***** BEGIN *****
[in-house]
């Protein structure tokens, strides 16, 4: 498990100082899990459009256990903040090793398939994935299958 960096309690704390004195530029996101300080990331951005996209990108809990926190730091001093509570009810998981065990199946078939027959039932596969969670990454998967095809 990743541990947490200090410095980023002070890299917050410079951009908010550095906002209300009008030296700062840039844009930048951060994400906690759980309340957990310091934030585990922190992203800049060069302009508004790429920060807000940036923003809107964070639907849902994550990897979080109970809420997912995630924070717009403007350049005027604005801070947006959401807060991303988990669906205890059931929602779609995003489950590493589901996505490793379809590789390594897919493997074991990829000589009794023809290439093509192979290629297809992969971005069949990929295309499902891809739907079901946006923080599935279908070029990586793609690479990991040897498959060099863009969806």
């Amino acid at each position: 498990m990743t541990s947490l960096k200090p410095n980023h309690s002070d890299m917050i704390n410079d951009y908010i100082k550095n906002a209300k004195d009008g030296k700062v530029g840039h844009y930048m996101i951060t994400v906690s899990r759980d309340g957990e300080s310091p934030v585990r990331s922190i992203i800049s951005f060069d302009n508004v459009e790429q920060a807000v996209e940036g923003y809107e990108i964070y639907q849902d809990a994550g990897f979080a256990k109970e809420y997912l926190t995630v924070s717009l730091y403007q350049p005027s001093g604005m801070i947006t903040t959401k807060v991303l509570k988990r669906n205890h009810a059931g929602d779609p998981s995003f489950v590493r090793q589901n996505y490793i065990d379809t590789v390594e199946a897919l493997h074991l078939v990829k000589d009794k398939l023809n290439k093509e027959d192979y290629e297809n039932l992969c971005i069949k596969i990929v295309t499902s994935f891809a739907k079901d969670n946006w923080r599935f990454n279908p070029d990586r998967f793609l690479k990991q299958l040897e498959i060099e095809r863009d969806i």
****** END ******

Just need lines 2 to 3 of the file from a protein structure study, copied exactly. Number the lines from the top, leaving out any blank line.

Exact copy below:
């Protein structure tokens, strides 16, 4: 498990100082899990459009256990903040090793398939994935299958 960096309690704390004195530029996101300080990331951005996209990108809990926190730091001093509570009810998981065990199946078939027959039932596969969670990454998967095809 990743541990947490200090410095980023002070890299917050410079951009908010550095906002209300009008030296700062840039844009930048951060994400906690759980309340957990310091934030585990922190992203800049060069302009508004790429920060807000940036923003809107964070639907849902994550990897979080109970809420997912995630924070717009403007350049005027604005801070947006959401807060991303988990669906205890059931929602779609995003489950590493589901996505490793379809590789390594897919493997074991990829000589009794023809290439093509192979290629297809992969971005069949990929295309499902891809739907079901946006923080599935279908070029990586793609690479990991040897498959060099863009969806």
């Amino acid at each position: 498990m990743t541990s947490l960096k200090p410095n980023h309690s002070d890299m917050i704390n410079d951009y908010i100082k550095n906002a209300k004195d009008g030296k700062v530029g840039h844009y930048m996101i951060t994400v906690s899990r759980d309340g957990e300080s310091p934030v585990r990331s922190i992203i800049s951005f060069d302009n508004v459009e790429q920060a807000v996209e940036g923003y809107e990108i964070y639907q849902d809990a994550g990897f979080a256990k109970e809420y997912l926190t995630v924070s717009l730091y403007q350049p005027s001093g604005m801070i947006t903040t959401k807060v991303l509570k988990r669906n205890h009810a059931g929602d779609p998981s995003f489950v590493r090793q589901n996505y490793i065990d379809t590789v390594e199946a897919l493997h074991l078939v990829k000589d009794k398939l023809n290439k093509e027959d192979y290629e297809n039932l992969c971005i069949k596969i990929v295309t499902s994935f891809a739907k079901d969670n946006w923080r599935f990454n279908p070029d990586r998967f793609l690479k990991q299958l040897e498959i060099e095809r863009d969806i």